Monday, March 24, 2014
Killing at a banquet can kill your career
Back in 1993 when I was announcing for the Mariners (that’s the “other” sports team in Seattle), I got a call from the great Jerry Coleman (who recently passed away). He sponsored a San Diego charity and every offseason held a fundraising banquet. For guest speakers he would always ask various major league announcers from around the league. This year he asked me. I was delighted to accept.
On the dais that night were Ralph Kiner of the Mets (who also recently passed away at 87), Harry Kalas of the Phillies, Ted Leitner (pictured above) of the Padres, and me. So legend, legend, legend, skeesix.
As it happened, I killed that night. (The raffle was after the speeches.) I was a tough act to follow and poor Ted Leitner, who is a very funny man in his own right, got that assignment. He did okay but would have done better following Ralph Kiner.
The next morning I’m driving home from San Diego and Ted is on the air doing sports for a local radio station. He mentions the banquet and does five minutes on never follow a Hollywood comedy writer. He thought he had bombed (which he didn’t) and got a lot of mileage out of how bad he looked in the process.
Now flash forward a couple of years. Jerry Coleman is doing the CBS Radio Game of the Week every Saturday and the Padres need a play-by-play guy to just work weekends. Their new president, Larry Lucchino had been president of the Orioles when I was broadcasting in Baltimore. He remembered me and thought I’d be perfect for the role. But since I’d be partnered with Ted Leitner, out of courtesy he ran the idea by Ted.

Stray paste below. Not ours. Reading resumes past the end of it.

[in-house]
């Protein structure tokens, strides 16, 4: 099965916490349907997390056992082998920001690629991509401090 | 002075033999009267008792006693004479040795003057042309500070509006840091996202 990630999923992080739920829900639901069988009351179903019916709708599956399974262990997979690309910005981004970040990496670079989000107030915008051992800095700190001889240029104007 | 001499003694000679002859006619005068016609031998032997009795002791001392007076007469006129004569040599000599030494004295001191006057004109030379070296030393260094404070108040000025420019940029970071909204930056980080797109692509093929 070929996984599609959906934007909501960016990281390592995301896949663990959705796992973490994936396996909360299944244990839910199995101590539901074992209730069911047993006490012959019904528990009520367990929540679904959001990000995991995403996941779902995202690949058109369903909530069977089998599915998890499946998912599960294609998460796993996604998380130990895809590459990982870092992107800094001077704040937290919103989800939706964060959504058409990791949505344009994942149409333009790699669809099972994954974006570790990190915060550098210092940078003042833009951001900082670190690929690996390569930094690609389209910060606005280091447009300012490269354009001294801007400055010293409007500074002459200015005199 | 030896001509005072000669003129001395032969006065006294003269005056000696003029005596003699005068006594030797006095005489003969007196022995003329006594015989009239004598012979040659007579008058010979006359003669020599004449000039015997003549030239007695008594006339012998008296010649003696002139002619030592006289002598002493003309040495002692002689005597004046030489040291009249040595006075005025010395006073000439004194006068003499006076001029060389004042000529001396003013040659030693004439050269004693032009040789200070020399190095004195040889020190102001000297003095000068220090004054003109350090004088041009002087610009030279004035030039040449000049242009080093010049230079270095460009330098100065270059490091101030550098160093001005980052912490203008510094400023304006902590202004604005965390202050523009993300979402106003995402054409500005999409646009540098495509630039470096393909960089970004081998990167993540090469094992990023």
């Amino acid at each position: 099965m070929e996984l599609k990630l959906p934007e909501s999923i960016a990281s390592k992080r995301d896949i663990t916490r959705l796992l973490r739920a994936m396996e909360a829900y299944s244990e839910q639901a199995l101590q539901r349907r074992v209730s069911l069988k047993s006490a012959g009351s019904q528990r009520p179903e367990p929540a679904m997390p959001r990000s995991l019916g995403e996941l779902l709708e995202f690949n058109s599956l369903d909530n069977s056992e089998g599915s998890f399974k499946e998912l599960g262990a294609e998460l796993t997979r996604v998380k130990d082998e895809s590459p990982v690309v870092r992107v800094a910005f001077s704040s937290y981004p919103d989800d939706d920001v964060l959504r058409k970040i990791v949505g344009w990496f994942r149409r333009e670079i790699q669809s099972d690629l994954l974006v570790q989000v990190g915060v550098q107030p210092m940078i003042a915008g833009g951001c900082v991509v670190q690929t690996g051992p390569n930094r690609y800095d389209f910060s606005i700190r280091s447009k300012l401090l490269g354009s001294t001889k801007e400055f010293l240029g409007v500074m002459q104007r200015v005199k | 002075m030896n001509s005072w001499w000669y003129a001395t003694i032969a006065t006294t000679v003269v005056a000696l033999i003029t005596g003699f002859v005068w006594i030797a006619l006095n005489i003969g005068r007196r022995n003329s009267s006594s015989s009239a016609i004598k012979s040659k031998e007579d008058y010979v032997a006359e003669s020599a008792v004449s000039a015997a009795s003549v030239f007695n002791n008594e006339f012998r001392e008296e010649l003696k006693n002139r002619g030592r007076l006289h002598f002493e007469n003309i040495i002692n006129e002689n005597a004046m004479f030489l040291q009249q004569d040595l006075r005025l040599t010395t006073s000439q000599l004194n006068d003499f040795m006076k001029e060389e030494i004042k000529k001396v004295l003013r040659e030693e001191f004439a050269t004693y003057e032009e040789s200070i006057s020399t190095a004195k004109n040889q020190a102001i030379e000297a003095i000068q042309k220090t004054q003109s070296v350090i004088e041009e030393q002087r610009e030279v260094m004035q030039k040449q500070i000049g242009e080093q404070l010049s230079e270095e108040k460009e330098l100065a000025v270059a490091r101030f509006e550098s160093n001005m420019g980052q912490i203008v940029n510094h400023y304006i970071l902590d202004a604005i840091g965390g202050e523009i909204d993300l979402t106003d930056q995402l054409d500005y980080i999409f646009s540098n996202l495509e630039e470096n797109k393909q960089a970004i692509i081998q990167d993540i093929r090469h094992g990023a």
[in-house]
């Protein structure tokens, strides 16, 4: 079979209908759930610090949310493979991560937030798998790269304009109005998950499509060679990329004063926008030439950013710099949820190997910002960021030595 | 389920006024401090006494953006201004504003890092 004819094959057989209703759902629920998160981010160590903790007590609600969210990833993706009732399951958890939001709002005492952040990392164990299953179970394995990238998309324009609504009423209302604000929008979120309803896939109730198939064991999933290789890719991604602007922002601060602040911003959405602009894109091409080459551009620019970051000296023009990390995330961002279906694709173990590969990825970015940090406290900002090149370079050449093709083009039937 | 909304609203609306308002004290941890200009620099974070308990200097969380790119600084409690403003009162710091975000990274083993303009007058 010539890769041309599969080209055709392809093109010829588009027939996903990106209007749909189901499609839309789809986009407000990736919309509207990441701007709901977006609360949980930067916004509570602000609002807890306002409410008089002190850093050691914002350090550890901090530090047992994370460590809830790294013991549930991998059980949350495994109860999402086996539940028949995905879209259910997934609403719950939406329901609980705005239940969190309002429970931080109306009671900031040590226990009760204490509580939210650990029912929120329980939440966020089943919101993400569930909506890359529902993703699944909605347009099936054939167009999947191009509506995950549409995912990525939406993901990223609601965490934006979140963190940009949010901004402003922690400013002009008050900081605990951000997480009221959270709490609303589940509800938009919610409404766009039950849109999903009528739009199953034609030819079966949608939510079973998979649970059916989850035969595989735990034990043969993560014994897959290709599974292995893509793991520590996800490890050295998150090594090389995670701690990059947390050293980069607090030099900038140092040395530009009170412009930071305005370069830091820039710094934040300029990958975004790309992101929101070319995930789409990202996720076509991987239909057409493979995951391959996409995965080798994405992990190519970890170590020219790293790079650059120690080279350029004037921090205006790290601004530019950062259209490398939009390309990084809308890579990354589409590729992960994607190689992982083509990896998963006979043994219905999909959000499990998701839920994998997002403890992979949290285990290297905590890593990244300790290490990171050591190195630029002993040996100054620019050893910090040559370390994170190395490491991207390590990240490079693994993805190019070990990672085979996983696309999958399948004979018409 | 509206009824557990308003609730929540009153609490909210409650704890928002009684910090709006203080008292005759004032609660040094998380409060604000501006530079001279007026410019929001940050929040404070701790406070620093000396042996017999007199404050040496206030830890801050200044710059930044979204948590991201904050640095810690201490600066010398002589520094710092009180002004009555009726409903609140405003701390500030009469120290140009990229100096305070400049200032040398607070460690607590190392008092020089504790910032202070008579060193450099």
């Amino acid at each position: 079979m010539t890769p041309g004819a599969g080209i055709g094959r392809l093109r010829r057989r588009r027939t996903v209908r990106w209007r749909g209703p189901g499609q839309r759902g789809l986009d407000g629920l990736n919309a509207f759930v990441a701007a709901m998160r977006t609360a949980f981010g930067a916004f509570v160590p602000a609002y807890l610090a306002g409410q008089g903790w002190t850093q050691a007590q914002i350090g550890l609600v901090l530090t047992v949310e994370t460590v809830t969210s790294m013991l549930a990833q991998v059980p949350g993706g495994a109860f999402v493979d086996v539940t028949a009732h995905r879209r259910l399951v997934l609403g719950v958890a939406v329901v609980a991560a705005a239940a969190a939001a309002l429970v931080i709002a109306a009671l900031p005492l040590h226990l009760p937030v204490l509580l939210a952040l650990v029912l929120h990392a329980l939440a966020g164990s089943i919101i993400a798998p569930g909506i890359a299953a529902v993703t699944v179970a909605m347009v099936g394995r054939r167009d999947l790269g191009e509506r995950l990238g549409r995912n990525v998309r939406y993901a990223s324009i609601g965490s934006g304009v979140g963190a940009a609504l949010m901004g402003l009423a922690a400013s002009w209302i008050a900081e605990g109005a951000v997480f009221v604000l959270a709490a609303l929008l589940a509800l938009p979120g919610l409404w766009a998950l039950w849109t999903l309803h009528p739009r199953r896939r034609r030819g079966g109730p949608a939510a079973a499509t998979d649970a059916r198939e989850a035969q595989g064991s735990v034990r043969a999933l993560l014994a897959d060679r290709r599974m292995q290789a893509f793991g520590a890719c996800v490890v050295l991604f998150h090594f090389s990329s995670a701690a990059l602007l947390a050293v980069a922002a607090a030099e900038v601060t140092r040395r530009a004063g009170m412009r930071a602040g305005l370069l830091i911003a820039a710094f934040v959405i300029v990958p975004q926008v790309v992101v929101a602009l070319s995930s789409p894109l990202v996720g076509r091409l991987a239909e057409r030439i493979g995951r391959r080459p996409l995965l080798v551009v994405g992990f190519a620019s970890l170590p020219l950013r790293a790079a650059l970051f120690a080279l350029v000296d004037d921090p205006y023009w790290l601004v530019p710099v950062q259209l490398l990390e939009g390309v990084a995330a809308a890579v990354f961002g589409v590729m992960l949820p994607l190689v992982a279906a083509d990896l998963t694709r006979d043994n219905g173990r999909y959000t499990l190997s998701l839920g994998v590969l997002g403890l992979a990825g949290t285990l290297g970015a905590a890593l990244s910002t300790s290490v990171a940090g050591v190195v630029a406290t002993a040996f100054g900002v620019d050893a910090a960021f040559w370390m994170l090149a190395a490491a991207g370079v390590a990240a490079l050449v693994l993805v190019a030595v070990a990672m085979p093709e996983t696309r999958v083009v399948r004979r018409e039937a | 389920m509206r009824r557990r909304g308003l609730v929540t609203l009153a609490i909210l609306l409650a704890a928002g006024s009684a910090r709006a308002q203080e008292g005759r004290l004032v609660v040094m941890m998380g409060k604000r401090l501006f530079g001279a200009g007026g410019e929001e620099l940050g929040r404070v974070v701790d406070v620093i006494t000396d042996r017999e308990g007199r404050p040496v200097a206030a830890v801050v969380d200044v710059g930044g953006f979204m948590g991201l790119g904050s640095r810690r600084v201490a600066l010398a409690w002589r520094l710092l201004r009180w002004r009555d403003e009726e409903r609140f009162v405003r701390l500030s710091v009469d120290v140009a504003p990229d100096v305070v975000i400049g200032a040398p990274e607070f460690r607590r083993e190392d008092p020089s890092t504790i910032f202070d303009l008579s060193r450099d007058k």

Now Ted could have easily said, “Not a chance. I don’t want that guy upstaging me. I got burned once. Ixnay.” Their conversation was private. No one would be the wiser. But instead Ted said he thought hiring me was a great idea. As a result I was offered and accepted the job.
And Ted and I got along great on the air. Padres fans were treated to some hilarious exchanges over the next three years. Trust me, most of the time the broadcasts were better than the product on the field.
Performers in all mediums can be very insecure. But no more so than in the acting profession. Some actors feel horribly threatened by anyone whose talent might show them up. I’ve seen series stars treat guest cast members like shit. There are many instances of actors counting lines to make sure they have more to say than their rivals… I mean, fellow cast members.
But the truly good ones understand. They know that if they’re in a scene with someone good they will come off looking better as a result. Good actors elevate each other. It’s the old story – a high tide floats all boats. And the reverse is also true. A bad actor can totally bring down a scene.
Happy to say I have also witnessed many examples of gracious, unselfish actors embracing their fellow thesps. As a showrunner, these actors are Gods to me.
Thanks again to Larry and Ted. I loved my association with San Diego. And in all future Padres banquets I let Ted go first. And there were a couple of times he was way funnier than me.